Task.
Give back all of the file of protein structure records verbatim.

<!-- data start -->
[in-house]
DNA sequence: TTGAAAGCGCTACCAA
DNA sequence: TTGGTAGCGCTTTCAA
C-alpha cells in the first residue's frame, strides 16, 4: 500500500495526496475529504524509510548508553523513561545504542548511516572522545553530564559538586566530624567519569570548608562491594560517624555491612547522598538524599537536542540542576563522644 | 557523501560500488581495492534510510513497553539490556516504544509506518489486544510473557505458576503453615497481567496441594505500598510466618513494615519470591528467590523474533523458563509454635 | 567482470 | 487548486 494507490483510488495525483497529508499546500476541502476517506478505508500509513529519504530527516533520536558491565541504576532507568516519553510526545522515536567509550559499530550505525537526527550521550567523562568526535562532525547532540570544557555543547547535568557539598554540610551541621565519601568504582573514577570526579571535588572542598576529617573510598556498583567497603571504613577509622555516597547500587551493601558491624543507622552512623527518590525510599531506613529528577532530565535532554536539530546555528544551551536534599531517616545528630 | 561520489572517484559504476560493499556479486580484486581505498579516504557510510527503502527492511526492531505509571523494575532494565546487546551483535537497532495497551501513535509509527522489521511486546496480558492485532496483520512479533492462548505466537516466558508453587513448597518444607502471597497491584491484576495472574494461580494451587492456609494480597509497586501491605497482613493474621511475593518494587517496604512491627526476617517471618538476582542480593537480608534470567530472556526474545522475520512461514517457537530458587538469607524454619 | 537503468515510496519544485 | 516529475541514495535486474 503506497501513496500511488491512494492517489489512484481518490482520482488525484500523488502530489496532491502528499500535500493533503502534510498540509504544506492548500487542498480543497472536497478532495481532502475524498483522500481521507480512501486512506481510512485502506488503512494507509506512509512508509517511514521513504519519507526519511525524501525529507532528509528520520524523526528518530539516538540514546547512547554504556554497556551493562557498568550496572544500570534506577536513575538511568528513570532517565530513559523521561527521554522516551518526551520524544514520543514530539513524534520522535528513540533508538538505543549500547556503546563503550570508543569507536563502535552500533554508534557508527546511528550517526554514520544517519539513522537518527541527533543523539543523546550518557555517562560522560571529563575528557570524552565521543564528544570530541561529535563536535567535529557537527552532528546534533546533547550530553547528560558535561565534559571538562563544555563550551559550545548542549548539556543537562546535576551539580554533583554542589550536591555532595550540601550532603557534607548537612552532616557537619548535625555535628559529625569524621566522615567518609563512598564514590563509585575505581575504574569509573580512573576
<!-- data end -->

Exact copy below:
[in-house]
DNA sequence: TTGAAAGCGCTACCAA
DNA sequence: TTGGTAGCGCTTTCAA
C-alpha cells in the first residue's frame, strides 16, 4: 500500500495526496475529504524509510548508553523513561545504542548511516572522545553530564559538586566530624567519569570548608562491594560517624555491612547522598538524599537536542540542576563522644 | 557523501560500488581495492534510510513497553539490556516504544509506518489486544510473557505458576503453615497481567496441594505500598510466618513494615519470591528467590523474533523458563509454635 | 567482470 | 487548486 494507490483510488495525483497529508499546500476541502476517506478505508500509513529519504530527516533520536558491565541504576532507568516519553510526545522515536567509550559499530550505525537526527550521550567523562568526535562532525547532540570544557555543547547535568557539598554540610551541621565519601568504582573514577570526579571535588572542598576529617573510598556498583567497603571504613577509622555516597547500587551493601558491624543507622552512623527518590525510599531506613529528577532530565535532554536539530546555528544551551536534599531517616545528630 | 561520489572517484559504476560493499556479486580484486581505498579516504557510510527503502527492511526492531505509571523494575532494565546487546551483535537497532495497551501513535509509527522489521511486546496480558492485532496483520512479533492462548505466537516466558508453587513448597518444607502471597497491584491484576495472574494461580494451587492456609494480597509497586501491605497482613493474621511475593518494587517496604512491627526476617517471618538476582542480593537480608534470567530472556526474545522475520512461514517457537530458587538469607524454619 | 537503468515510496519544485 | 516529475541514495535486474 503506497501513496500511488491512494492517489489512484481518490482520482488525484500523488502530489496532491502528499500535500493533503502534510498540509504544506492548500487542498480543497472536497478532495481532502475524498483522500481521507480512501486512506481510512485502506488503512494507509506512509512508509517511514521513504519519507526519511525524501525529507532528509528520520524523526528518530539516538540514546547512547554504556554497556551493562557498568550496572544500570534506577536513575538511568528513570532517565530513559523521561527521554522516551518526551520524544514520543514530539513524534520522535528513540533508538538505543549500547556503546563503550570508543569507536563502535552500533554508534557508527546511528550517526554514520544517519539513522537518527541527533543523539543523546550518557555517562560522560571529563575528557570524552565521543564528544570530541561529535563536535567535529557537527552532528546534533546533547550530553547528560558535561565534559571538562563544555563550551559550545548542549548539556543537562546535576551539580554533583554542589550536591555532595550540601550532603557534607548537612552532616557537619548535625555535628559529625569524621566522615567518609563512598564514590563509585575505581575504574569509573580512573576